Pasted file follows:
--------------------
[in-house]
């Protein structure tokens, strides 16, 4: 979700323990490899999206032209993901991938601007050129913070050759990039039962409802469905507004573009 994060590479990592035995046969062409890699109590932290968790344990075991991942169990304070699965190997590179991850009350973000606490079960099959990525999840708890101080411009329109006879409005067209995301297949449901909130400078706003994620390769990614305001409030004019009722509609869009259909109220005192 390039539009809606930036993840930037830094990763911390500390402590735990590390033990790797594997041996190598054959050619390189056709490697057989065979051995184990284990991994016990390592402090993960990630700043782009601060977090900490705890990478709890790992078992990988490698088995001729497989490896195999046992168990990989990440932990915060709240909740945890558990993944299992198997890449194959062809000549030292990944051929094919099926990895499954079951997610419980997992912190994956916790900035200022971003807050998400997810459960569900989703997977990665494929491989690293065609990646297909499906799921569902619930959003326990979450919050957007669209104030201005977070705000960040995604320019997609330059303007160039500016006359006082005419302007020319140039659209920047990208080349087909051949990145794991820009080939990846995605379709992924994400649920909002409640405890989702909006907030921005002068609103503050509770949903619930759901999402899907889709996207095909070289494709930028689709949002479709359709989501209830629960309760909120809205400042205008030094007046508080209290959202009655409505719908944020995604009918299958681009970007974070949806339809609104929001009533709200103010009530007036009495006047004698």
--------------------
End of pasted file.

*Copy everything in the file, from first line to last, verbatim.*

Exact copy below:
[in-house]
């Protein structure tokens, strides 16, 4: 979700323990490899999206032209993901991938601007050129913070050759990039039962409802469905507004573009 994060590479990592035995046969062409890699109590932290968790344990075991991942169990304070699965190997590179991850009350973000606490079960099959990525999840708890101080411009329109006879409005067209995301297949449901909130400078706003994620390769990614305001409030004019009722509609869009259909109220005192 390039539009809606930036993840930037830094990763911390500390402590735990590390033990790797594997041996190598054959050619390189056709490697057989065979051995184990284990991994016990390592402090993960990630700043782009601060977090900490705890990478709890790992078992990988490698088995001729497989490896195999046992168990990989990440932990915060709240909740945890558990993944299992198997890449194959062809000549030292990944051929094919099926990895499954079951997610419980997992912190994956916790900035200022971003807050998400997810459960569900989703997977990665494929491989690293065609990646297909499906799921569902619930959003326990979450919050957007669209104030201005977070705000960040995604320019997609330059303007160039500016006359006082005419302007020319140039659209920047990208080349087909051949990145794991820009080939990846995605379709992924994400649920909002409640405890989702909006907030921005002068609103503050509770949903619930759901999402899907889709996207095909070289494709930028689709949002479709359709989501209830629960309760909120809205400042205008030094007046508080209290959202009655409505719908944020995604009918299958681009970007974070949806339809609104929001009533709200103010009530007036009495006047004698």